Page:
Most items on the dessert menu include some sort of ice cream, sherbet, or sorbet, all churned daily on the premises, often created as a compliment to a specific sweet course. Whether it’s Apple Tart Tatin with Honey Ice Cream, Cheesecake with Rosemary Crumble Crust and Concord Grape Sorbet, Butterscotch Pudding with Praline Ice Cream and Salted Caramel Sauce, or Pound Cake with Fresh Strawberry Ice Cream, the pairings are exquisite.
And for those who might want their ice cream straight up, there’s always a surprise flavor of the day. This is the chance for anyone in the kitchen to contribute a good idea and see it realized, explains Linnea Blake, Executive Pastry Chef at Eastern Standard. The daily special allows chefs to let their creative juices flow, experimenting with tastes, and coming up with seasonal flavors.
The inventive environment has given rise to some mouthwatering frozen treats, such as Caramelized Honey, Mint Brownie, Toasted Marshmallow, Black Raspberry Sherbet, Cold Brew Coffee, Peach Ice Tea, and Vanilla Plum Sorbet. If that piques your curiosity, you'll just have to stop in to Eastern Standard to find out what's on the ice cream menu tonight!
528 Commonwealth Ave., Boston, 617.532.9100, easternstandardboston.com
Lulu's Sweet Shoppe
At Lulu’s Sweet Shoppe, in Boston’s North End, everything is made right there: cupcakes, bagels and, though in the North End, gelato is ubiquitous, Lulu’s is the only place that makes its own ice cream.
Something else that sets Lulu’s apart is the striking selection of gourmet ice cream flavors. Thai Tea Coconut, Salted Caramel with Chocolate, Green Tea Matcha with Ginger, and Stout Beer Ice Cream make Lulu’s a foodie’s dream.
Sandy Russo owner and baker/chef grew up in an Italian family and learned to bake watching her mother, whose culinary skills made her a neighborhood icon. Step inside Lulu's and it's instantly clear that Russo knows a thing or two about desserts, but don't let the dazzling display of baked goods distract you from the ice cream!
Some of Lulu's ice cream flavors harken back to Russo's Italian roots. Her well-loved Pistachio Port Wine Ice Cream, for example, was inspired by the spumoni, she had as a child–her family, she recalls, would pour claret wine over the dessert.
Exotic tastes like this have fast become hits with customers, but the more standard flavors should not be overlooked. The Chocolate ice cream is deliciously dark and rich, while coffee beans from a local North End café flavor the Espresso with Oreo ice cream. Fresh strawberries, raspberries, and blackberries are baked daily, infused with sugar and spice, to create exquisite fruit flavored ice creams.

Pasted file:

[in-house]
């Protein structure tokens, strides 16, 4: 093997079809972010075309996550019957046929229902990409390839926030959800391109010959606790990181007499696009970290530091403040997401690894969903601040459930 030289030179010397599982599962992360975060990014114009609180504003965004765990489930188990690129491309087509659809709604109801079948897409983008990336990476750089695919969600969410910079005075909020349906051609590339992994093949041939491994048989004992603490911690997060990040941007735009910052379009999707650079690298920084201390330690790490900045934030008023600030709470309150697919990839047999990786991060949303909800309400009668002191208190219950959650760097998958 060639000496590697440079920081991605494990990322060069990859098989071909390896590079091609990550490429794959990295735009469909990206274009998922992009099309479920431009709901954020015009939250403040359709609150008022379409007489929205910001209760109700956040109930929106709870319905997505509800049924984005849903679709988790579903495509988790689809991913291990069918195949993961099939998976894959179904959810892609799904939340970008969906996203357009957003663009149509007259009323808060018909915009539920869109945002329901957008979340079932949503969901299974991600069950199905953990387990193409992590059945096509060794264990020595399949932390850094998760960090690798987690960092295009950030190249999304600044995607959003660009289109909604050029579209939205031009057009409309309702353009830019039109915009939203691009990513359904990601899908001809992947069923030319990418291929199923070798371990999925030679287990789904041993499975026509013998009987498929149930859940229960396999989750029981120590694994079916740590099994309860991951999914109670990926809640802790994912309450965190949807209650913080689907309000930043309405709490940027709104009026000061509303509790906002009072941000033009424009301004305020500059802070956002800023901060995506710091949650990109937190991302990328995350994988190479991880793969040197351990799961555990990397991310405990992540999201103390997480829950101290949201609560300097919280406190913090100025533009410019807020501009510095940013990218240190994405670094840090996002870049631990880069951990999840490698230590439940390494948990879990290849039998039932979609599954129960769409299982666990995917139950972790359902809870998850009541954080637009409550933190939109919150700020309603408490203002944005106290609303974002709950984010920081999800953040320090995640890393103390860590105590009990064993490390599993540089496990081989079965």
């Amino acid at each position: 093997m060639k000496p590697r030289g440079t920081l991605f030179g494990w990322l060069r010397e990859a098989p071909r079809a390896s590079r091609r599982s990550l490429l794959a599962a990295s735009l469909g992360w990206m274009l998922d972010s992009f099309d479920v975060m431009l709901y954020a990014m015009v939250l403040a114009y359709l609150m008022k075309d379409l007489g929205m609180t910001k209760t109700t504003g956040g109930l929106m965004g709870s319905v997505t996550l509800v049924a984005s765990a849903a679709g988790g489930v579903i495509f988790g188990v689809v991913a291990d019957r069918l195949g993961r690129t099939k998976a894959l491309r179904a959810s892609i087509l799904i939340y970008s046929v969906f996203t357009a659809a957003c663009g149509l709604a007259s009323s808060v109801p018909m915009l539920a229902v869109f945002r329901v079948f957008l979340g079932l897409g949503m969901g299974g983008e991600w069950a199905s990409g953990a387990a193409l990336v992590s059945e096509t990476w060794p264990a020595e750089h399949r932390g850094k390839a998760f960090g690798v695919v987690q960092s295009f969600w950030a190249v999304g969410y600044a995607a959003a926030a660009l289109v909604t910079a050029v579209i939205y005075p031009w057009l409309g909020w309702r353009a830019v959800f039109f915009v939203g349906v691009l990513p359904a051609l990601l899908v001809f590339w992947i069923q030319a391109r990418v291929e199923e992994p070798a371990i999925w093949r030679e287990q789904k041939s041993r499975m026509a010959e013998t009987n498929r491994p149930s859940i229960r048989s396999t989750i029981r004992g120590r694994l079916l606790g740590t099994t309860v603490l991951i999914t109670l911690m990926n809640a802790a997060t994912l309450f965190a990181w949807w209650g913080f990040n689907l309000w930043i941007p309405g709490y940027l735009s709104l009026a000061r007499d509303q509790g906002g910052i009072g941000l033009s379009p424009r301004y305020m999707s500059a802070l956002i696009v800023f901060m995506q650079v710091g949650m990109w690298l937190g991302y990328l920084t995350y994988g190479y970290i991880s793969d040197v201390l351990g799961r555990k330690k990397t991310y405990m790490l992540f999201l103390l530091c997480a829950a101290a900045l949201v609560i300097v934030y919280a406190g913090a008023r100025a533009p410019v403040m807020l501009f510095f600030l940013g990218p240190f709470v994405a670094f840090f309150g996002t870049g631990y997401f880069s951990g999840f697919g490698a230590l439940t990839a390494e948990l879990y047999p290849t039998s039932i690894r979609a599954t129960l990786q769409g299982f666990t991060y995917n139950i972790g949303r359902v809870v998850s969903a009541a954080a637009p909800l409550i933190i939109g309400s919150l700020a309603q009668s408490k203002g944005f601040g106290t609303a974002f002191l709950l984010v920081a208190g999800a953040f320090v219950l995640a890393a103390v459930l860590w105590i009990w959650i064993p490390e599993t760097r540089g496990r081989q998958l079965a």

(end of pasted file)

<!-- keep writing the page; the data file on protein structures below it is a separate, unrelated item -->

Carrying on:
And with the bakery right there, the most mouthwatering cross-overs are inevitable. Do you like cake and ice cream together? Try the birthday cake ice cream! Or enjoy your scoops between freshly baked waffles, or cookies. Seriously, what could be better?!
28 Parmenter St., Boston, 617.742.0070, lulussweetshoppeboston.com
Craigie on Main
Making ice cream is a pleasure for James Beard Award-winning chef Tony Maws. It’s just a lot of fun, he explains. Also Craigie on Main, in Cambridge, is a craft-oriented restaurant; wherever possible, they’re making food from scratch, so it goes without saying that the ice cream here would be hand-crafted. But, perhaps most importantly, when Maws and his team make the ice cream themselves, they have control when it comes to texture, and experimenting with flavors.
You’ll be hard pressed to find, anywhere else, the class of ice cream, made in the kitchens of Craigie on Main. Anise Hyssop–a kind of licorice mint, Black Walnut, and Young Ginger are just some of the flavors they create. Maws likes to combine herbs and spices when he can. Tarragon Ice Cream and the Canela, which has a Mexican Cinnamon flavor, are some examples. He’ll use different mints to create variety, as with the superb Mountain Mint Ice Cream.
Depending on the flavors and textures they seek, the techniques used to make the ice cream vary–liquid nitrogen, in some cases, or an ice cream machine in others–but the conversation and the innovation is ongoing. Look out for the Chef’s Whim, a Sunday night Craigie tradition that gives rise to out-of-this-world combinations such as Pear and Champagne Sorbet with Ginger Meringue and Tapioca, or Black Tahini Chocolate Cake and Warm Apple Fritters with a Whiskey Ice Cream.
Of course, the ice cream flavors have a level of seasonality. Summer sees more fresh fruits, while you can look for Chestnut Ice Cream this fall. There are times when the ice cream is created as a compliment to one of Craigie on Main’s magnificent desserts, but Maws makes it clear that it doesn’t have to be, that the ice cream at Craigie on Main is often, deservedly, the star of the show.
853 Main St., Cambridge, 617.497.5511, craigieonmain.com